Promises, Patterns, and Principles

A Primer on the New Testament’s Use of the Old

From Matthew to Revelation, the New Testament is saturated with citations of the sacred Scriptures. The apostles and their associates appeal to the Old Testament to explain God’s plan of salvation for Israel and all nations through the suffering and resurrection of Jesus the Messiah, and to instruct God’s people about how to live in the present evil age. This article provides a primer on how the New Testament writers cite the Scriptures. To understand the disciples’ powerful and sometimes perplexing quotations of the Old Testament, we begin with their Teacher and Lord.

Roads from Old to New

After his resurrection, Christ teaches his disciples, “These are my words that I spoke to you while I was still with you, that everything written about me in the Law of Moses and the Prophets and the Psalms must be fulfilled” (Luke 24:44). This sweeping claim prompts us to ask some important questions: What are those things “written about” Christ, and in what sense are they “fulfilled”?

Let’s start with the word “fulfill,” which we might use for a store fulfilling an order or a person fulfilling a commitment. The Bible uses fulfillment language not only for prophetic predictions but also for patterns shaped by God’s promises that prepare us for later and greater people, institutions, and events. With this in mind, our Lord’s references to “everything written about me” and “all that the prophets have spoken” (Luke 24:25, 44) include not only explicit messianic prophecies (like Isaiah 53) but also patterns and prefigurements of the Messiah throughout the Old Testament.

The use of the Old Testament in the New has intrigued and challenged theologians for generations. For example, Martin Luther likened the Old Testament to “the swaddling cloths and the manger in which Christ lies” (Luther’s Works, 35:235). And C.H. Spurgeon explained that as every English village has a road leading to London, “so from every text in Scripture, there is a road to the metropolis of the Scriptures, that is Christ” (“Christ Precious to Believers”). While this brief article cannot travel all those paths leading to Christ, I aim to highlight three of the most significant thoroughfares from the Old Testament to the New: promises fulfilled, patterns perfected, and principles restated.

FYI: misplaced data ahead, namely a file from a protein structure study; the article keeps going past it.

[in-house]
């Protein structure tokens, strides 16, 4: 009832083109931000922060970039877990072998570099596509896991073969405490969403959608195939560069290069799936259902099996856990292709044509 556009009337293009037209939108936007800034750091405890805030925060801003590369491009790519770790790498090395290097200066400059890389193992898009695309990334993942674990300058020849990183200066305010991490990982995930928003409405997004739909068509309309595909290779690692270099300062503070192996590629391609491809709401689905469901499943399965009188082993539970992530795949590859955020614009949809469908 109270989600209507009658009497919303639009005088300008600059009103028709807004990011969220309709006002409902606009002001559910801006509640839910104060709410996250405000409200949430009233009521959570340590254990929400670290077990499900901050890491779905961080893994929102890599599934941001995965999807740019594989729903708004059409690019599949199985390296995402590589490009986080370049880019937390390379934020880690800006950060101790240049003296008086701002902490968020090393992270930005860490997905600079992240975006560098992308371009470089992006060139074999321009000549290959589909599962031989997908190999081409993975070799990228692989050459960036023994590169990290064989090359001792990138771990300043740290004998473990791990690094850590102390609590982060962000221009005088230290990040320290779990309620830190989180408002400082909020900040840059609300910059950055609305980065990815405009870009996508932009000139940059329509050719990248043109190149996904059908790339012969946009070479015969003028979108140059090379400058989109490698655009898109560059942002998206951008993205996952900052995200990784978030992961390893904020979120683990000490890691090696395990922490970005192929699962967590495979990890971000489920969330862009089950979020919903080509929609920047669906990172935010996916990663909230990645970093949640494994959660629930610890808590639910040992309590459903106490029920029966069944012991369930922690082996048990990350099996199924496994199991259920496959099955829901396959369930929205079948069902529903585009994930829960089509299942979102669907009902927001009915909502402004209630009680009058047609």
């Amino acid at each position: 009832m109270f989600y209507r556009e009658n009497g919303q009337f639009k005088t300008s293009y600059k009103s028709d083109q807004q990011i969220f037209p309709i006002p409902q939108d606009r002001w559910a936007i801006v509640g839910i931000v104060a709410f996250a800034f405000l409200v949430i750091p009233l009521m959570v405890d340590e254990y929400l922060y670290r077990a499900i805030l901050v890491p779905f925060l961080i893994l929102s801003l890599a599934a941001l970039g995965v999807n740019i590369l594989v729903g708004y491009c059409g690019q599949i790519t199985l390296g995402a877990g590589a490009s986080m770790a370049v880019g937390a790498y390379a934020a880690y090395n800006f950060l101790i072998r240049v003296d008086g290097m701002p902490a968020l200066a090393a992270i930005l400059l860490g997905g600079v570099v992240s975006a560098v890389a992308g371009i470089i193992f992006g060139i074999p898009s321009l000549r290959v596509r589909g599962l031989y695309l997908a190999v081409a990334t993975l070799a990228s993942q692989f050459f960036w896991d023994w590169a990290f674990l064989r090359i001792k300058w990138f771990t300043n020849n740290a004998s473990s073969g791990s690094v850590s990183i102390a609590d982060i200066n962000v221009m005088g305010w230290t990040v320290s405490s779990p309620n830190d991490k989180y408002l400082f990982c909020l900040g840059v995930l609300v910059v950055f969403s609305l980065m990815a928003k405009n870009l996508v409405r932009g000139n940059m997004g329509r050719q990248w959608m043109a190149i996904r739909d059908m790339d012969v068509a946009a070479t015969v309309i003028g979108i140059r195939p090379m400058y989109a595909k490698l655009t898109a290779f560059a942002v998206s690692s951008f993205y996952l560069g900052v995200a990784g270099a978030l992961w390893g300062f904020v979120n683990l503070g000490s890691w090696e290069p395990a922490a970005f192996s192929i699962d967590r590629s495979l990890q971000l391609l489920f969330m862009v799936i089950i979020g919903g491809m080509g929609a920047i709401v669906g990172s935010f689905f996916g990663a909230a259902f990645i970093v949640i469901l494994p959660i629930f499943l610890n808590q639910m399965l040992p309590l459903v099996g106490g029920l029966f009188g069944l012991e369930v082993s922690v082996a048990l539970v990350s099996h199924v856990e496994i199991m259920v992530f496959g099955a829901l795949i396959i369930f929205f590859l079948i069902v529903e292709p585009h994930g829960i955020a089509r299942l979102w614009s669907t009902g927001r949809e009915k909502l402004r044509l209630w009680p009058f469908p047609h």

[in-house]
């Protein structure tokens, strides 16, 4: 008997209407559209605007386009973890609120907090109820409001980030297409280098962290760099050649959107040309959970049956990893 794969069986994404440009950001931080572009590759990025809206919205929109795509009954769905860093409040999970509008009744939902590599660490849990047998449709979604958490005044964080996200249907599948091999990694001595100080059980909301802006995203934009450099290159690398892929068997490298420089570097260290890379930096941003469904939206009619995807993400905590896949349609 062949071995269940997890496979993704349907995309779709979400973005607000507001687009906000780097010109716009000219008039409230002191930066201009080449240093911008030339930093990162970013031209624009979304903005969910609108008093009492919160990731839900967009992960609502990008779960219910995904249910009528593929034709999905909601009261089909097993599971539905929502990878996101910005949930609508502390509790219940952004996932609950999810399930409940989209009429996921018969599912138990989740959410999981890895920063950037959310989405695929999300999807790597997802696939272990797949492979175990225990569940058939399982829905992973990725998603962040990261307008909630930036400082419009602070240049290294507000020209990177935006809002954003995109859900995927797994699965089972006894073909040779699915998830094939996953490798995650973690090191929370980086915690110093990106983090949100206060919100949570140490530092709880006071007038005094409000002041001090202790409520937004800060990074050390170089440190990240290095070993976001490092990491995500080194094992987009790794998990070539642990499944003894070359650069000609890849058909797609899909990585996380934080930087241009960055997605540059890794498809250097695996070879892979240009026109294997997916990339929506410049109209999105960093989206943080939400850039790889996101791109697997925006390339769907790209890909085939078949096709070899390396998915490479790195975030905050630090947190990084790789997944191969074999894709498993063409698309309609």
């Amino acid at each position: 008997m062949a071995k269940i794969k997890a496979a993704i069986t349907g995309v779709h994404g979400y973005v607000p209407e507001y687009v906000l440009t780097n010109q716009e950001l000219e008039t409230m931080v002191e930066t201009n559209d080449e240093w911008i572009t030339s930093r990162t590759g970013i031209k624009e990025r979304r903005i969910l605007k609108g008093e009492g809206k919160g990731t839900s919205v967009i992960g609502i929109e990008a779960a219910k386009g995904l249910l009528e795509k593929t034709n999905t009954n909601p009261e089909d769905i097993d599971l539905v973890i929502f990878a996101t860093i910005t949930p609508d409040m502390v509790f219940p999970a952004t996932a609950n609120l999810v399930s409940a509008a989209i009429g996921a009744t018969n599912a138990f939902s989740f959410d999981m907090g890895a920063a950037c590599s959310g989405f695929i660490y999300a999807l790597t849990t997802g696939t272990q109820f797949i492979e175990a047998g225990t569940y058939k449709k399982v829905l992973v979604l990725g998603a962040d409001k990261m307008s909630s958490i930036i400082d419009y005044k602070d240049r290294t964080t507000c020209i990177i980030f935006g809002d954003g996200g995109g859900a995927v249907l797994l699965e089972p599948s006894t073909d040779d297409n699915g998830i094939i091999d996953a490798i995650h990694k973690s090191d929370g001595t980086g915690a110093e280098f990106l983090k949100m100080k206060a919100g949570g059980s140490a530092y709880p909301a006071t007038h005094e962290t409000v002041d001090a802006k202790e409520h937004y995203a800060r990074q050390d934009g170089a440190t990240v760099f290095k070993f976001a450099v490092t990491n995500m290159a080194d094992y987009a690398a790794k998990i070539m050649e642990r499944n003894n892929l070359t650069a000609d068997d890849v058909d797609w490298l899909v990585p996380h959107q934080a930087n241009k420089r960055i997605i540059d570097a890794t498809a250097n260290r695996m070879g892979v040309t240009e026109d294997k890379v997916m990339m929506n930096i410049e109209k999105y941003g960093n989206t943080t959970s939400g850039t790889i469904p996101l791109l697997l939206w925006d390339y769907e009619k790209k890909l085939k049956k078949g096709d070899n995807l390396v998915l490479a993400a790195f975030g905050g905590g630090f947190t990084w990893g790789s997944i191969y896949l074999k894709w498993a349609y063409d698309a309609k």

Promises Fulfilled

The New Testament frequently quotes the Old Testament to highlight the fulfillment of a specific promise or prediction. In these instances, Christ and his followers make clear that ancient prophecies have come to pass in their midst, which demonstrates that the sovereign Lord’s words are trustworthy and true. Consider several examples from the Gospel of Luke and the apostles’ preaching in Acts.

One of the most dramatic examples of promises fulfilled is Luke 4:16–21, where Jesus stands to read the prophecy of Isaiah 61:

The Spirit of the Lord is upon me, because he has anointed me to proclaim good news to the poor. He has sent me to proclaim liberty to the captives and recovering of sight to the blind, to set at liberty those who are oppressed, to proclaim the year of the Lord’s favor.